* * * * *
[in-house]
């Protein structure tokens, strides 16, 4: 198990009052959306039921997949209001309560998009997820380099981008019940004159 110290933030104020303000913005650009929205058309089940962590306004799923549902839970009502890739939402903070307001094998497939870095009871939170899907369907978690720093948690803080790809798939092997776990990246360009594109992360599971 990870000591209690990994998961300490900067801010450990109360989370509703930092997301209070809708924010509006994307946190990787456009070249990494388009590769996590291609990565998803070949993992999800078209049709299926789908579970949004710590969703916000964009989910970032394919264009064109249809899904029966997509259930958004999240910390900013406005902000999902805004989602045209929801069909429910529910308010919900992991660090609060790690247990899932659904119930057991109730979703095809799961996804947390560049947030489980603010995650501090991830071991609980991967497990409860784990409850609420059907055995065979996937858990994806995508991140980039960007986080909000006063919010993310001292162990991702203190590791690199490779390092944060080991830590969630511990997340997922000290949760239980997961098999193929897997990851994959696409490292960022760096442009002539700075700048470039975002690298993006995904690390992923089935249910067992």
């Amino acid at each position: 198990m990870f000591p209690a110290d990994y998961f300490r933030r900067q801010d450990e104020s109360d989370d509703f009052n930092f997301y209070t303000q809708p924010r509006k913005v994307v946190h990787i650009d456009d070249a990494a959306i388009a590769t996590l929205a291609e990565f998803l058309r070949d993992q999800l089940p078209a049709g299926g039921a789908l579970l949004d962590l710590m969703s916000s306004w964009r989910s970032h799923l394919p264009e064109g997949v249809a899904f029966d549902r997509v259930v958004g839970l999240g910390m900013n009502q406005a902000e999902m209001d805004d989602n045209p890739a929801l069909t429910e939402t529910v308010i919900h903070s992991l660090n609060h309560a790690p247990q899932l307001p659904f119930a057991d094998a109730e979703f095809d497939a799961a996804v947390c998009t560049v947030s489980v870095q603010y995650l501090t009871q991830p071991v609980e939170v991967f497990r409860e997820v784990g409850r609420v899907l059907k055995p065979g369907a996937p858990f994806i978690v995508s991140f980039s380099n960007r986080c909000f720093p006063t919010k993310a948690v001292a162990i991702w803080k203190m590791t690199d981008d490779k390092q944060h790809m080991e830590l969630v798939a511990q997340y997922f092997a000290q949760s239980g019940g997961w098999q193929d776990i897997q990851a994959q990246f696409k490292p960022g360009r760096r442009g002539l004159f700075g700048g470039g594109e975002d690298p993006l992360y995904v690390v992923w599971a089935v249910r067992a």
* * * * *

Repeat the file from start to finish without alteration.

[in-house]
């Protein structure tokens, strides 16, 4: 198990009052959306039921997949209001309560998009997820380099981008019940004159 110290933030104020303000913005650009929205058309089940962590306004799923549902839970009502890739939402903070307001094998497939870095009871939170899907369907978690720093948690803080790809798939092997776990990246360009594109992360599971 990870000591209690990994998961300490900067801010450990109360989370509703930092997301209070809708924010509006994307946190990787456009070249990494388009590769996590291609990565998803070949993992999800078209049709299926789908579970949004710590969703916000964009989910970032394919264009064109249809899904029966997509259930958004999240910390900013406005902000999902805004989602045209929801069909429910529910308010919900992991660090609060790690247990899932659904119930057991109730979703095809799961996804947390560049947030489980603010995650501090991830071991609980991967497990409860784990409850609420059907055995065979996937858990994806995508991140980039960007986080909000006063919010993310001292162990991702203190590791690199490779390092944060080991830590969630511990997340997922000290949760239980997961098999193929897997990851994959696409490292960022760096442009002539700075700048470039975002690298993006995904690390992923089935249910067992």
């Amino acid at each position: 198990m990870f000591p209690a110290d990994y998961f300490r933030r900067q801010d450990e104020s109360d989370d509703f009052n930092f997301y209070t303000q809708p924010r509006k913005v994307v946190h990787i650009d456009d070249a990494a959306i388009a590769t996590l929205a291609e990565f998803l058309r070949d993992q999800l089940p078209a049709g299926g039921a789908l579970l949004d962590l710590m969703s916000s306004w964009r989910s970032h799923l394919p264009e064109g997949v249809a899904f029966d549902r997509v259930v958004g839970l999240g910390m900013n009502q406005a902000e999902m209001d805004d989602n045209p890739a929801l069909t429910e939402t529910v308010i919900h903070s992991l660090n609060h309560a790690p247990q899932l307001p659904f119930a057991d094998a109730e979703f095809d497939a799961a996804v947390c998009t560049v947030s489980v870095q603010y995650l501090t009871q991830p071991v609980e939170v991967f497990r409860e997820v784990g409850r609420v899907l059907k055995p065979g369907a996937p858990f994806i978690v995508s991140f980039s380099n960007r986080c909000f720093p006063t919010k993310a948690v001292a162990i991702w803080k203190m590791t690199d981008d490779k390092q944060h790809m080991e830590l969630v798939a511990q997340y997922f092997a000290q949760s239980g019940g997961w098999q193929d776990i897997q990851a994959q990246f696409k490292p960022g360009r760096r442009g002539l004159f700075g700048g470039g594109e975002d690298p993006l992360y995904v690390v992923w599971a089935v249910r067992a």